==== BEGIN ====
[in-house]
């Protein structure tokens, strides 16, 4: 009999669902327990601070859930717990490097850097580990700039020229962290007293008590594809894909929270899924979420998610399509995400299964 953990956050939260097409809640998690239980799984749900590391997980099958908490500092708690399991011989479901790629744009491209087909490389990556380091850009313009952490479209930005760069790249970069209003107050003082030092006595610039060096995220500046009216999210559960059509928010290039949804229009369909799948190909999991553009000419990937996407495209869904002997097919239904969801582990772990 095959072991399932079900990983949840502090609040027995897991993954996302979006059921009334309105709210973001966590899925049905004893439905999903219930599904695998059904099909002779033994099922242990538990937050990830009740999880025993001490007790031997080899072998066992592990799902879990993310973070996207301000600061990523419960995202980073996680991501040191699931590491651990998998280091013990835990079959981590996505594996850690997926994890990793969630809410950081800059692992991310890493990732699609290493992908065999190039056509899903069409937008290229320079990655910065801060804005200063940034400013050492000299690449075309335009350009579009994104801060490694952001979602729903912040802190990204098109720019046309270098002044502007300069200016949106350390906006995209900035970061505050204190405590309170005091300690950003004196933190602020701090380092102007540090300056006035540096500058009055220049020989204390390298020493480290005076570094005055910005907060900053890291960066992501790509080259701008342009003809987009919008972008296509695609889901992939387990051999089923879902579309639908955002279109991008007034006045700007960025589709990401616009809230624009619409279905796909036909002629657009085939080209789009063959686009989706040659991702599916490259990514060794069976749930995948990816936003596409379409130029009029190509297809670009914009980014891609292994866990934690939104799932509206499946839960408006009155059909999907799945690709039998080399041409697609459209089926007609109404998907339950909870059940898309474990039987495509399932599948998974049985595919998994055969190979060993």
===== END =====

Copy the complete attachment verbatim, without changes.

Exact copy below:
[in-house]
């Protein structure tokens, strides 16, 4: 009999669902327990601070859930717990490097850097580990700039020229962290007293008590594809894909929270899924979420998610399509995400299964 953990956050939260097409809640998690239980799984749900590391997980099958908490500092708690399991011989479901790629744009491209087909490389990556380091850009313009952490479209930005760069790249970069209003107050003082030092006595610039060096995220500046009216999210559960059509928010290039949804229009369909799948190909999991553009000419990937996407495209869904002997097919239904969801582990772990 095959072991399932079900990983949840502090609040027995897991993954996302979006059921009334309105709210973001966590899925049905004893439905999903219930599904695998059904099909002779033994099922242990538990937050990830009740999880025993001490007790031997080899072998066992592990799902879990993310973070996207301000600061990523419960995202980073996680991501040191699931590491651990998998280091013990835990079959981590996505594996850690997926994890990793969630809410950081800059692992991310890493990732699609290493992908065999190039056509899903069409937008290229320079990655910065801060804005200063940034400013050492000299690449075309335009350009579009994104801060490694952001979602729903912040802190990204098109720019046309270098002044502007300069200016949106350390906006995209900035970061505050204190405590309170005091300690950003004196933190602020701090380092102007540090300056006035540096500058009055220049020989204390390298020493480290005076570094005055910005907060900053890291960066992501790509080259701008342009003809987009919008972008296509695609889901992939387990051999089923879902579309639908955002279109991008007034006045700007960025589709990401616009809230624009619409279905796909036909002629657009085939080209789009063959686009989706040659991702599916490259990514060794069976749930995948990816936003596409379409130029009029190509297809670009914009980014891609292994866990934690939104799932509206499946839960408006009155059909999907799945690709039998080399041409697609459209089926007609109404998907339950909870059940898309474990039987495509399932599948998974049985595919998994055969190979060993």